The education sector continues to be ripe with opportunities and private education is still earmarked as the next market that entrepreneurs should take advantage of.
In the 2016 Budget Speech, R297.5 billion was allocated to the education sector – an increase from last year’s R265.7 billion, says Gerrie van Biljon of Business Partners Limited.
However, despite this spending – reported at 7% of South Africa’s GDP annual spend and about 20% of the total State expenditure – there is still a demand for effective education at a good price, he says.
In 2014 Business Partners launched a R150 million fund aimed at financing businesses such as privately owned schools, colleges, educational buildings and student accommodation, and provide support for entrepreneurs who want to help with the shortcomings in the South African education system.
This demand is increasingly opening doors for entrepreneurs with technical skills to start or expand enterprises that satisfy this need, explains Van Biljon.
“Education does not stop with government. Other role players; namely trade unions, the business sector and industry representatives, should make a positive contribution and contribute to take on this challenge,” he says.
South African entrepreneurs have eagerly taken on the challenge. There are 1 584 private schools in the system, with this number steadily growing. The number of private tertiary education facilities opening from special training institutions, specialist schools, and training facilities, is also on the rise.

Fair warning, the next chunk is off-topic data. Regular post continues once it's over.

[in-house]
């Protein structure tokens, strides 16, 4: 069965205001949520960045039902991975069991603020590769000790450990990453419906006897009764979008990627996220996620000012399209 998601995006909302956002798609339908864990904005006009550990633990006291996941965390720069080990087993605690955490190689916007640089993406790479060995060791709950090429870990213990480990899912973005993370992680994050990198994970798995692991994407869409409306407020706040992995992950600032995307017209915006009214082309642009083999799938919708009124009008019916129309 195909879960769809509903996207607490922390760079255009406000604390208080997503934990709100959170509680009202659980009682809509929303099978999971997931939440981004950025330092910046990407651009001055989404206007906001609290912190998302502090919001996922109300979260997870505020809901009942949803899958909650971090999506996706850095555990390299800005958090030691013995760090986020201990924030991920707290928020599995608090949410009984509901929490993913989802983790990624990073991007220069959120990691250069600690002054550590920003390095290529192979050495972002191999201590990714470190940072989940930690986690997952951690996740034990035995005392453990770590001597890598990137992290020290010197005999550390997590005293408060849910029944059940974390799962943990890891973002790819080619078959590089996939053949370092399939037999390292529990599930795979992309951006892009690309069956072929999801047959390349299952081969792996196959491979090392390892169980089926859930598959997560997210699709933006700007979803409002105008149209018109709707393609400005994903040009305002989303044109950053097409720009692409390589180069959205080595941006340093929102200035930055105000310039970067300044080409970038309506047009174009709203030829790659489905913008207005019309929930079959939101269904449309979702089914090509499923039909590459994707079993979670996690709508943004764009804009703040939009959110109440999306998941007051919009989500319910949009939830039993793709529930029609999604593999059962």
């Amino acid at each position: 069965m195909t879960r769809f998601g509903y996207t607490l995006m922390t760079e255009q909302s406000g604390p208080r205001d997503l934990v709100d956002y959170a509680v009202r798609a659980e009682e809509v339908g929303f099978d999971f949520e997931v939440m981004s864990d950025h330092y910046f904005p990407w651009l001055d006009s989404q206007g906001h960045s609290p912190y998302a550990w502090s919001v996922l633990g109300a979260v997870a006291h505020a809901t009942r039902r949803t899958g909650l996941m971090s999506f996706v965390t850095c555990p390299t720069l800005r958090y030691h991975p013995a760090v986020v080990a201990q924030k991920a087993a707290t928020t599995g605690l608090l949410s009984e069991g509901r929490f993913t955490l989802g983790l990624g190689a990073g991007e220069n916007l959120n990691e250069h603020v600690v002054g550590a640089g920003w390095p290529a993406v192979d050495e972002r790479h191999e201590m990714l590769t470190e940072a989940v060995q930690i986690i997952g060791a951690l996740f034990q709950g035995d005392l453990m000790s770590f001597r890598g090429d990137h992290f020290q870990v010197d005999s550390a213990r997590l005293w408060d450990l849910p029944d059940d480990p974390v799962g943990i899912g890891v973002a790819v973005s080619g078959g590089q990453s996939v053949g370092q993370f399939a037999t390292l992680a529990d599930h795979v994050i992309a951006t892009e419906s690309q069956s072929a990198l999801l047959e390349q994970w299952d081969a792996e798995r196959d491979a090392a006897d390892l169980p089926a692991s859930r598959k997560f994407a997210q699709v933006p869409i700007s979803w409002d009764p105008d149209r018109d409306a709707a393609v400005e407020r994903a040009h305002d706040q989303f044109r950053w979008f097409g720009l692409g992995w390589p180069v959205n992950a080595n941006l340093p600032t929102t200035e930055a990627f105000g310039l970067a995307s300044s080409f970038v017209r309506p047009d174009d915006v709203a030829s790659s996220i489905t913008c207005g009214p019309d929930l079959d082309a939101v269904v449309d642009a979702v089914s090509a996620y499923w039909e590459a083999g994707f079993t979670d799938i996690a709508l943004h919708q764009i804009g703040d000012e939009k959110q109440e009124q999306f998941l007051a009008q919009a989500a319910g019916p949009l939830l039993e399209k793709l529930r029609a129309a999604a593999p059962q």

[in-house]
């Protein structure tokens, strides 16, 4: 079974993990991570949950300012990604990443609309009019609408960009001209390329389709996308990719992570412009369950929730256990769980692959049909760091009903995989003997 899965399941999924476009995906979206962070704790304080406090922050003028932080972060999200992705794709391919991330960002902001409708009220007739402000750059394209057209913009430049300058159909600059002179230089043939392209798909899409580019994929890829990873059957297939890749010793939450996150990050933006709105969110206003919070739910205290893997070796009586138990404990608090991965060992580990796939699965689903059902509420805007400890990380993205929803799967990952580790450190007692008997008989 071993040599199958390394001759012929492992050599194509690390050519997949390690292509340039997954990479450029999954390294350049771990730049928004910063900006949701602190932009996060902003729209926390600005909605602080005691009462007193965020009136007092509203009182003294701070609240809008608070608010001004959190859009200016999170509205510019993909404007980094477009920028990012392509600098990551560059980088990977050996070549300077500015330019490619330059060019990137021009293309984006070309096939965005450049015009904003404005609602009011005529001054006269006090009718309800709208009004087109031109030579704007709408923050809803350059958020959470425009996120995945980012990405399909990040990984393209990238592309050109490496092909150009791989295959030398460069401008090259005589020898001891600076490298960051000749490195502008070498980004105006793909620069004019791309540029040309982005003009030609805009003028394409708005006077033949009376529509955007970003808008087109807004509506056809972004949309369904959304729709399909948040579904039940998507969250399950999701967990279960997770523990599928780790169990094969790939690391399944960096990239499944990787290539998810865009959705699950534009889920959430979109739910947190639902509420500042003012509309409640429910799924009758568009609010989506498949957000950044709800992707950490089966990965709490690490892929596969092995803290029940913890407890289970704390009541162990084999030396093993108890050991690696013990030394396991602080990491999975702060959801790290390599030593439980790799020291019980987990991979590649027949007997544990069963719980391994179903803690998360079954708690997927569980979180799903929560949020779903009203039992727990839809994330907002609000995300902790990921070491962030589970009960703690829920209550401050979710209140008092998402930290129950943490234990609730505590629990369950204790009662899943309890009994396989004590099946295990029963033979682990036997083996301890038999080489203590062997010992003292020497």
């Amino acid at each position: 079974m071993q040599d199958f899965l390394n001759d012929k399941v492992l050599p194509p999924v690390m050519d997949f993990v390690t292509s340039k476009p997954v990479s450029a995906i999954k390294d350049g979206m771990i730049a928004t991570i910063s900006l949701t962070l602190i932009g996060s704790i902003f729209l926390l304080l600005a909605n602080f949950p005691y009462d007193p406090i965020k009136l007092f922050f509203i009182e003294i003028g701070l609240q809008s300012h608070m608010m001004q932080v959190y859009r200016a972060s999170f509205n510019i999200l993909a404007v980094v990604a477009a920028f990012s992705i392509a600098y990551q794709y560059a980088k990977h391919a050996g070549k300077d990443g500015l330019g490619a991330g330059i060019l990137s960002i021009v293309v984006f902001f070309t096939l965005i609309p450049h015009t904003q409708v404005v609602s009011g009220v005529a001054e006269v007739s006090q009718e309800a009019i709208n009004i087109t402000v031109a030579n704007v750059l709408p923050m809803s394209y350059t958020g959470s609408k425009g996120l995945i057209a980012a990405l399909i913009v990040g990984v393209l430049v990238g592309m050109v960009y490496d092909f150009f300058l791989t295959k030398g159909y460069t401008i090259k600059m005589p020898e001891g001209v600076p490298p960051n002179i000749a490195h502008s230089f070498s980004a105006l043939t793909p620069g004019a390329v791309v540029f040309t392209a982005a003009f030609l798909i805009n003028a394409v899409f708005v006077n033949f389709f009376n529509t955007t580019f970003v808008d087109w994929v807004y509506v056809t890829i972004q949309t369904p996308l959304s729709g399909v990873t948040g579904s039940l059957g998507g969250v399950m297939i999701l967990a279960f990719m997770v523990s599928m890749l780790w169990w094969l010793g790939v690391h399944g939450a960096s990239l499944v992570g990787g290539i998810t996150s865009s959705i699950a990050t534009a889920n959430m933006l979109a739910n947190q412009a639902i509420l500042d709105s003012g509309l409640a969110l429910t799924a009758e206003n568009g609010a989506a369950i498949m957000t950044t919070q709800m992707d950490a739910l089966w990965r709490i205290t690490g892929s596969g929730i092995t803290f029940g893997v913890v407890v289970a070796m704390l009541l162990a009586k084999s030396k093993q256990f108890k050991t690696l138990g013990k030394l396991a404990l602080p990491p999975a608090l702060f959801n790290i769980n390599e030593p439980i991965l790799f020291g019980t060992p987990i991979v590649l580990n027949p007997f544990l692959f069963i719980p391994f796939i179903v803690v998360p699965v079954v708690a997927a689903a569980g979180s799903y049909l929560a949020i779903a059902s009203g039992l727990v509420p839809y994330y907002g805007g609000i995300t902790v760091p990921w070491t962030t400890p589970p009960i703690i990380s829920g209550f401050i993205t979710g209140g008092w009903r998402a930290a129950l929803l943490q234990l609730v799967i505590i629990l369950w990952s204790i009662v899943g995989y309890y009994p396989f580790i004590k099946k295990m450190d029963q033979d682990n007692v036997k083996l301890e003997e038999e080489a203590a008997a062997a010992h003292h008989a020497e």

In light of the opportunities in the sector, here are 6 lessons from local entrepreneurs on successfully launching an education startup.
1. Create new models
“We are aiming to democratise education by making it open and accessible to all talented young individuals. Our institution is completely tuition-free to students. Our business model involves corporates investing in skills development, not only from a financial point of view, but they also provide internships as well as access to the workplace and a clear path to employment. We also work with our corporate partners to ensure that our curriculum remains relevant” – Arlene Mulder, co-founder of Wethinkcode.